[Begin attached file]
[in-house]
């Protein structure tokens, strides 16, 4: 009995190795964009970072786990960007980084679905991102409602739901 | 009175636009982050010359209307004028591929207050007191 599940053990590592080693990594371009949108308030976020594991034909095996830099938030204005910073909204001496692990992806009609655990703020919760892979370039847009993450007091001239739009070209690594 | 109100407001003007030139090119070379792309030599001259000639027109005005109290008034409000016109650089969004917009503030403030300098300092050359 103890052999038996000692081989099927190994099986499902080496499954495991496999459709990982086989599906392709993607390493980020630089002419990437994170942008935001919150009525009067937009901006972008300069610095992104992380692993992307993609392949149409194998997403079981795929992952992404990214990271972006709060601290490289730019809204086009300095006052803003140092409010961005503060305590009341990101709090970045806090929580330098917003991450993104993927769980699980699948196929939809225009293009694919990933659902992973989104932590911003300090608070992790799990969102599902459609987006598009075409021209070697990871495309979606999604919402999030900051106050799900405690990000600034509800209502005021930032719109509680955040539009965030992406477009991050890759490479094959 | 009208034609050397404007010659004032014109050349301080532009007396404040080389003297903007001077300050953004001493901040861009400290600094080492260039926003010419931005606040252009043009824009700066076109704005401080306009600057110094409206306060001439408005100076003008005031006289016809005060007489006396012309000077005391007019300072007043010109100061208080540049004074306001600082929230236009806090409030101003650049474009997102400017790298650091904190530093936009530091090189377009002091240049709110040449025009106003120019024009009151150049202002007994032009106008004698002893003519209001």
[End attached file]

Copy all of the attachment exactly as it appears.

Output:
[in-house]
């Protein structure tokens, strides 16, 4: 009995190795964009970072786990960007980084679905991102409602739901 | 009175636009982050010359209307004028591929207050007191 599940053990590592080693990594371009949108308030976020594991034909095996830099938030204005910073909204001496692990992806009609655990703020919760892979370039847009993450007091001239739009070209690594 | 109100407001003007030139090119070379792309030599001259000639027109005005109290008034409000016109650089969004917009503030403030300098300092050359 103890052999038996000692081989099927190994099986499902080496499954495991496999459709990982086989599906392709993607390493980020630089002419990437994170942008935001919150009525009067937009901006972008300069610095992104992380692993992307993609392949149409194998997403079981795929992952992404990214990271972006709060601290490289730019809204086009300095006052803003140092409010961005503060305590009341990101709090970045806090929580330098917003991450993104993927769980699980699948196929939809225009293009694919990933659902992973989104932590911003300090608070992790799990969102599902459609987006598009075409021209070697990871495309979606999604919402999030900051106050799900405690990000600034509800209502005021930032719109509680955040539009965030992406477009991050890759490479094959 | 009208034609050397404007010659004032014109050349301080532009007396404040080389003297903007001077300050953004001493901040861009400290600094080492260039926003010419931005606040252009043009824009700066076109704005401080306009600057110094409206306060001439408005100076003008005031006289016809005060007489006396012309000077005391007019300072007043010109100061208080540049004074306001600082929230236009806090409030101003650049474009997102400017790298650091904190530093936009530091090189377009002091240049709110040449025009106003120019024009009151150049202002007994032009106008004698002893003519209001």